June 2, 2014 1:47:19 am
The Japanese government has asked the Narendra Modi government to cut a $3 billion retrospective tax bill on Japanese companies operating in India, claiming it was “unreasonable” and “discriminatory”. It has said the tax claims, made in FY ‘14, could impact future Japanese investments in India.
The tax demands include a $2 billion bill on Mitsubishi and about $600 million on Honda. “Some of the Indian subsidiaries of the Japanese companies such as Honda and Mitsubishi Corporation are facing unreasonably huge tax demands,” notes a document prepared by the Japanese government and sent to the Indian finance and commerce ministries.
“These (tax demands) have created a lot of irritation and affected the interest of Japanese companies to invest in India,” Tamaki Tsukada, minister, economic section at the Japanese Embassy, told The Indian Express.
The concerns were raised by Japanese Prime Minister Shinzo Abe at the summit meeting with then Prime Minister Manmohan Singh earlier this year. But despite a joint statement on creating “predictability and transparency in terms of business environment including tax administration”, the issue was left unresolved, said Tsukada.
While the tax demand on Honda under Section 40(a) (i) of the Income Tax act is large, the claim on Mitsubishi at $2 billion (as much as the demand on Vodafone) has been contested by the Japanese government. Tsukada explained that the retrospective tax bill stretches over almost a decade of Mitsubishi’s operations.
The tax department has “disallowed payments for goods purchased by the Indian subsidiaries (like Mitsubishi India) from their parent companies, alleging that obligation of withholding tax was not complied with”. The problem, said Tsukada, was that when these companies set up shop in India, the tax provisions did not exist, and so it was unfair to apply them now.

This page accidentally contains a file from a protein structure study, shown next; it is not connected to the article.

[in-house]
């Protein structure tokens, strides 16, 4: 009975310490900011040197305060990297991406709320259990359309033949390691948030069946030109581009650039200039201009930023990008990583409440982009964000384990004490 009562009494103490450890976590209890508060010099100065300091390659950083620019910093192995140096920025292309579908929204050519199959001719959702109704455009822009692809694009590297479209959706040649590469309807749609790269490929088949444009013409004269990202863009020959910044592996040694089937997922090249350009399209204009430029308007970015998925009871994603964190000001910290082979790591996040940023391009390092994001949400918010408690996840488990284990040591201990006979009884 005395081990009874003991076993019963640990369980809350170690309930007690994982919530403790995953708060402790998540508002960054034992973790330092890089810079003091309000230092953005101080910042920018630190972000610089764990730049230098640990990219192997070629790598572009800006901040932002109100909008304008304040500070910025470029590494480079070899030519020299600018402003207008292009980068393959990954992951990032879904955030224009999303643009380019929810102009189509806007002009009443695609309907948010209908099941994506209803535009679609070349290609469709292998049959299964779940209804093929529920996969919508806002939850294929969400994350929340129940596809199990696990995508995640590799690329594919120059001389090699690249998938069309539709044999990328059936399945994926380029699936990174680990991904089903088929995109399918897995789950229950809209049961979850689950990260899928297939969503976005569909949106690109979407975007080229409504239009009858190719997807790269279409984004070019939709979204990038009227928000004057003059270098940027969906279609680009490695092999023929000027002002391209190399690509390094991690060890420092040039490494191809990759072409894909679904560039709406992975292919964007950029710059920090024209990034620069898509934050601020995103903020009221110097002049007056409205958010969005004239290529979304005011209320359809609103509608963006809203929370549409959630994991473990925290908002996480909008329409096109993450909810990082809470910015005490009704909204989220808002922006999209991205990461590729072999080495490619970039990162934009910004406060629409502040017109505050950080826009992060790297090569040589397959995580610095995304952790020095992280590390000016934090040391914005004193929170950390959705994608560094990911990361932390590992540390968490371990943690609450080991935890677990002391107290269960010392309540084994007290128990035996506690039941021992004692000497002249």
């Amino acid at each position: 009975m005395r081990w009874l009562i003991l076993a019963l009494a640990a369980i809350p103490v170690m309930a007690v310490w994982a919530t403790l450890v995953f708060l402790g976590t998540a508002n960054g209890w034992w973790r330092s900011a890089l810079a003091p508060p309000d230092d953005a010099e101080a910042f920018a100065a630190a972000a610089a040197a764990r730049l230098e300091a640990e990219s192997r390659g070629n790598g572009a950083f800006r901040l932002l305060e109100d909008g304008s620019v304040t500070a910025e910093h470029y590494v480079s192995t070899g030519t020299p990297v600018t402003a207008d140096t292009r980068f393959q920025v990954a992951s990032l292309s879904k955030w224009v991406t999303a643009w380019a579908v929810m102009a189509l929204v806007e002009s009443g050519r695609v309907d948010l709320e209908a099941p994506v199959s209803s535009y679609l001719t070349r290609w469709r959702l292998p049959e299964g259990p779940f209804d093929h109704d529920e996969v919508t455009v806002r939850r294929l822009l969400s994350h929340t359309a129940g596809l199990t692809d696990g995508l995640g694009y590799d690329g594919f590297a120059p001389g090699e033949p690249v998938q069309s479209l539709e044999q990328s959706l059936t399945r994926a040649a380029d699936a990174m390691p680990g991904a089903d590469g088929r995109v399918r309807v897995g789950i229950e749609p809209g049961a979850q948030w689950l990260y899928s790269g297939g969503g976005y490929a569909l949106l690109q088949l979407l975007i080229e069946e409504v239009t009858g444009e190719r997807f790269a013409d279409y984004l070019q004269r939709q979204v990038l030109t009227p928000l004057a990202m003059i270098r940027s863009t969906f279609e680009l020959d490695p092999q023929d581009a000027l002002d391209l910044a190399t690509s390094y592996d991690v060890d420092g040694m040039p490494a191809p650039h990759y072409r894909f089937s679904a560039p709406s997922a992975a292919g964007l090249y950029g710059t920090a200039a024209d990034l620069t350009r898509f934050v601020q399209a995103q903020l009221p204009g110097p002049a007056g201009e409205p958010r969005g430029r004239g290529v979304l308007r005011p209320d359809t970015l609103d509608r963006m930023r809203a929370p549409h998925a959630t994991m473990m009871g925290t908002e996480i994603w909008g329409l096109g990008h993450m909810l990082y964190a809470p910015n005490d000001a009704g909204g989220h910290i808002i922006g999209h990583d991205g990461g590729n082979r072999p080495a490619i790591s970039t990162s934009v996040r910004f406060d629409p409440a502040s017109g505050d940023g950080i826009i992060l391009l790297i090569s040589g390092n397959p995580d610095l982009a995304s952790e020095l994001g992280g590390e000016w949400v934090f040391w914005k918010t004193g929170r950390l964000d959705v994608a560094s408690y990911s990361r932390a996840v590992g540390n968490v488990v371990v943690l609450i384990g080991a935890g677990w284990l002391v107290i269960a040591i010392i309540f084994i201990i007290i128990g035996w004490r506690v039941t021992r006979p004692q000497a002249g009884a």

The Japanese government has further alleged that the tax demands violate the India-Japan Tax Treaty. It is now hoping the tax claims will be rescinded since its companies are in the manufacturing sector, which India wants to expand through bilateral cooperation with many of these companies from Japan.
The claims “amount to a discrimination prohibited under Article 24(3) of the India Japan Tax Treaty to disallow payments for goods purchased by the Indian subsidiaries from a non-resident,” says the Japanese government’s note. It adds that “such a situation has a significantly adverse impact on their business in India”.
The tax issue will also be flagged in the India Japan Chamber of Commerce memorandum to be submitted to Jaitley this month. The Japanese ambassador to India, Takeshi Yagi, who has sought an appointment with Jaitley, is also expected to raise the issue.
Indian tax rules are being repeatedly challenged by multi-national companies of late. Japan joins the list of countries that have substantial tax disputes with India.
Speaking at the Idea Exchange interaction at The Indian Express recently, Law Minister Ravi Shankar Prasad said he was against the application of retrospective tax laws except in rare cases, though the government should retain the power to use it.
A former revenue secretary said the rise in demands stem from the acute pressure on the tax departments to meet the budget targets for reduction of revenue deficit set by the government in the past few years. “Unless the deficit numbers are rationalised, it is difficult to see how these tax demands can be withdrawn,” he said.
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